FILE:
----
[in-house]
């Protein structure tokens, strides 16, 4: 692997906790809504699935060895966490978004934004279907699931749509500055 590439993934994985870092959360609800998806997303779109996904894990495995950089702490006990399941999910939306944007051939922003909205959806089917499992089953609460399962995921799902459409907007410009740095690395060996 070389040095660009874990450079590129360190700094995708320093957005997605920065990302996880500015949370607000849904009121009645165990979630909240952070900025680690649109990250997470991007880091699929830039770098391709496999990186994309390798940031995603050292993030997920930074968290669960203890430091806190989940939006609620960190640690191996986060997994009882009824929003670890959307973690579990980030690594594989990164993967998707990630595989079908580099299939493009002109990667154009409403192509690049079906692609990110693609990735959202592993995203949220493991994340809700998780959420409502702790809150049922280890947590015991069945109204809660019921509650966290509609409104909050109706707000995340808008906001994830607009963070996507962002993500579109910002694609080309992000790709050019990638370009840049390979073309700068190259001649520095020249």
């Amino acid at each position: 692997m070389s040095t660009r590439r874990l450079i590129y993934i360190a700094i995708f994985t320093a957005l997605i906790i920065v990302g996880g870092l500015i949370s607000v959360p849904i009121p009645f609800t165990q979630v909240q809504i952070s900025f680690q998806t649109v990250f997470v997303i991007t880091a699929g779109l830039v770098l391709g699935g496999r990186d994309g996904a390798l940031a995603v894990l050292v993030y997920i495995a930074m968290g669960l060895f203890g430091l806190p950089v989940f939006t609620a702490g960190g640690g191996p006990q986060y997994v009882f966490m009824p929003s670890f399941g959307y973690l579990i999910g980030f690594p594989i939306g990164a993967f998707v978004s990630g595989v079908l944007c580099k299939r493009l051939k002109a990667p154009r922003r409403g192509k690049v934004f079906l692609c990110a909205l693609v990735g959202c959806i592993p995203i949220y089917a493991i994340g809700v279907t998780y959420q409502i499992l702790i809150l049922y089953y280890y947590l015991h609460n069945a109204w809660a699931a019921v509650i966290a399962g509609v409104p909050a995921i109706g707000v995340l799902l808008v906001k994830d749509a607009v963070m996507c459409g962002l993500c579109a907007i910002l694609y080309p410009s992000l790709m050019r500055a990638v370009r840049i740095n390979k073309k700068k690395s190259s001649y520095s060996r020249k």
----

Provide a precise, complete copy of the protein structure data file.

[in-house]
């Protein structure tokens, strides 16, 4: 692997906790809504699935060895966490978004934004279907699931749509500055 590439993934994985870092959360609800998806997303779109996904894990495995950089702490006990399941999910939306944007051939922003909205959806089917499992089953609460399962995921799902459409907007410009740095690395060996 070389040095660009874990450079590129360190700094995708320093957005997605920065990302996880500015949370607000849904009121009645165990979630909240952070900025680690649109990250997470991007880091699929830039770098391709496999990186994309390798940031995603050292993030997920930074968290669960203890430091806190989940939006609620960190640690191996986060997994009882009824929003670890959307973690579990980030690594594989990164993967998707990630595989079908580099299939493009002109990667154009409403192509690049079906692609990110693609990735959202592993995203949220493991994340809700998780959420409502702790809150049922280890947590015991069945109204809660019921509650966290509609409104909050109706707000995340808008906001994830607009963070996507962002993500579109910002694609080309992000790709050019990638370009840049390979073309700068190259001649520095020249």
């Amino acid at each position: 692997m070389s040095t660009r590439r874990l450079i590129y993934i360190a700094i995708f994985t320093a957005l997605i906790i920065v990302g996880g870092l500015i949370s607000v959360p849904i009121p009645f609800t165990q979630v909240q809504i952070s900025f680690q998806t649109v990250f997470v997303i991007t880091a699929g779109l830039v770098l391709g699935g496999r990186d994309g996904a390798l940031a995603v894990l050292v993030y997920i495995a930074m968290g669960l060895f203890g430091l806190p950089v989940f939006t609620a702490g960190g640690g191996p006990q986060y997994v009882f966490m009824p929003s670890f399941g959307y973690l579990i999910g980030f690594p594989i939306g990164a993967f998707v978004s990630g595989v079908l944007c580099k299939r493009l051939k002109a990667p154009r922003r409403g192509k690049v934004f079906l692609c990110a909205l693609v990735g959202c959806i592993p995203i949220y089917a493991i994340g809700v279907t998780y959420q409502i499992l702790i809150l049922y089953y280890y947590l015991h609460n069945a109204w809660a699931a019921v509650i966290a399962g509609v409104p909050a995921i109706g707000v995340l799902l808008v906001k994830d749509a607009v963070m996507c459409g962002l993500c579109a907007i910002l694609y080309p410009s992000l790709m050019r500055a990638v370009r840049i740095n390979k073309k700068k690395s190259s001649y520095s060996r020249k």